57 arrests as police crack down on anti G8 protests
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Hot on the heels of the Bilderberg Group meeting in Watford comes the G8 meeting in Northern Ireland and the inevitable wave of protest, heavy handed policing, and polarizations playing out on tarmac. Protesters have taken to the streets of London in a planned, week long, ‘Carnival Against Capitalism’ as riot police turned out in force, making 57 arrests yesterday. Officers also raided a location in Soho, clearing a major meeting point and organisational centre for protestors.
Raiding an address Beak Street, officers claimed they had been tipped off about weapons and the intent to cause criminal damage, although by ‘weapons’ what they apparently meant was ‘paint bombs’. Bursting into the property with their customary grace, police were accused of brutal tactics and violence by protestors and one man tried to jump off the roof of the building yelling "I don't want to live in a fascist state"
StopG8 said many of the world's "most brutal and polluting companies" were in London's West End, as well as government offices and the "mega rich", although one office worker who was unable to go home because of the police operation did understandably wonder why they weren’t focusing their attentions on the City of London.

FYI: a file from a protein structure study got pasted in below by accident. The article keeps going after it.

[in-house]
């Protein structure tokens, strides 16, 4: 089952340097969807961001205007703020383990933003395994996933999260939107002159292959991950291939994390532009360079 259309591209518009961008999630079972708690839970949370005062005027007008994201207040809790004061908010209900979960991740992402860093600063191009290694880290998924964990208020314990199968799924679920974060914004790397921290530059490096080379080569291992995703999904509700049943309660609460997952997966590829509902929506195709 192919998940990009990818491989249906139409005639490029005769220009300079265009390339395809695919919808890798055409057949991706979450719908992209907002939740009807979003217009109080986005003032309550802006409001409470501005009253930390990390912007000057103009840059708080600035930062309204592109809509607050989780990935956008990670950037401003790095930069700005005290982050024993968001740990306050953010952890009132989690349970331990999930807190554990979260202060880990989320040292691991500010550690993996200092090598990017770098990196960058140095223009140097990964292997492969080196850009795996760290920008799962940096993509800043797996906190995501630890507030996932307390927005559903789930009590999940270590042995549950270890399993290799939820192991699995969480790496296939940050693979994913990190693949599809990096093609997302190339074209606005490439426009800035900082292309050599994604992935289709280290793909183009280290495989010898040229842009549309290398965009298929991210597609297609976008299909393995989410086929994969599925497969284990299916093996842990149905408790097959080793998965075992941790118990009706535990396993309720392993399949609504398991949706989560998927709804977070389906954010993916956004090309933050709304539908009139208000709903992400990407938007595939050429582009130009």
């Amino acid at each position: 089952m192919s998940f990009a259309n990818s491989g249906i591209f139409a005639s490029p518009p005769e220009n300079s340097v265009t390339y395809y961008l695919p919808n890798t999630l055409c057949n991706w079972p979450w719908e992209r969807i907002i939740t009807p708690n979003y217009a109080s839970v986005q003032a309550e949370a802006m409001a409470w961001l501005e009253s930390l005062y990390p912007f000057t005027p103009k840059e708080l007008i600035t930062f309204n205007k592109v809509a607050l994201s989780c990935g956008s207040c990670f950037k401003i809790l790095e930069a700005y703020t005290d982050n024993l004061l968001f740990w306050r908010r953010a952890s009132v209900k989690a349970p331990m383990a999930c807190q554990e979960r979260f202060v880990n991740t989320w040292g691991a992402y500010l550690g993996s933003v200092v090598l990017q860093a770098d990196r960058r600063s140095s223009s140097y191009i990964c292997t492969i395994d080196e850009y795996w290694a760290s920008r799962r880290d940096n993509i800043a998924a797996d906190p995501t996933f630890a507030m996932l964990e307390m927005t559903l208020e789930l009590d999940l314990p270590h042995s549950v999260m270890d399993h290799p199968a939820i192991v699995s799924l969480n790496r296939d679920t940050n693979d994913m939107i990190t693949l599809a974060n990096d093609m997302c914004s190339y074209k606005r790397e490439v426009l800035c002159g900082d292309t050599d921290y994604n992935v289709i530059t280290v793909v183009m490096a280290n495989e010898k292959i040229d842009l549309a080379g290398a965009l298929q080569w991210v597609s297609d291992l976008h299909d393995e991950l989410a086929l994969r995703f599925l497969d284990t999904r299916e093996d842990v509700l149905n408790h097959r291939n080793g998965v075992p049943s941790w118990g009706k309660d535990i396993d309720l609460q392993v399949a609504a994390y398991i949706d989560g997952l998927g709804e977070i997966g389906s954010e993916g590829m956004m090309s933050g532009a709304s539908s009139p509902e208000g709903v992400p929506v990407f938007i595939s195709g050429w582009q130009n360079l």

Several hundred protestors marched through the West End, finding lines of police wherever they went and that iconic symbols of wealth and privilege like the Ritz had taken steps to barricade themselves against any possible damage.
One does have to wonder about the protestors tactics it must be said. The more they attract this kind of attention, the less people in ‘the middle ground’ who may object to many of the injustices inherent in corporate, globalised capitalism feel comfortable marching alongside them. And this anti-capitalism moniker. It’s all too easy to dismiss their concerns as fringe troublemakers when the label ‘anti-capitalism’ attaches. Whether that is the media referring to them as such, or indeed their own idea, it seems that something more targeted against injustice or specific distortions of capitalism into corporatism would be a much more serious way of identifying their protest than a blanket dismissal of a market based economy.
A police spokesman said: "We are aware of a number of people planning to protest and we have an appropriate policing plan in place, as was evidenced yesterday."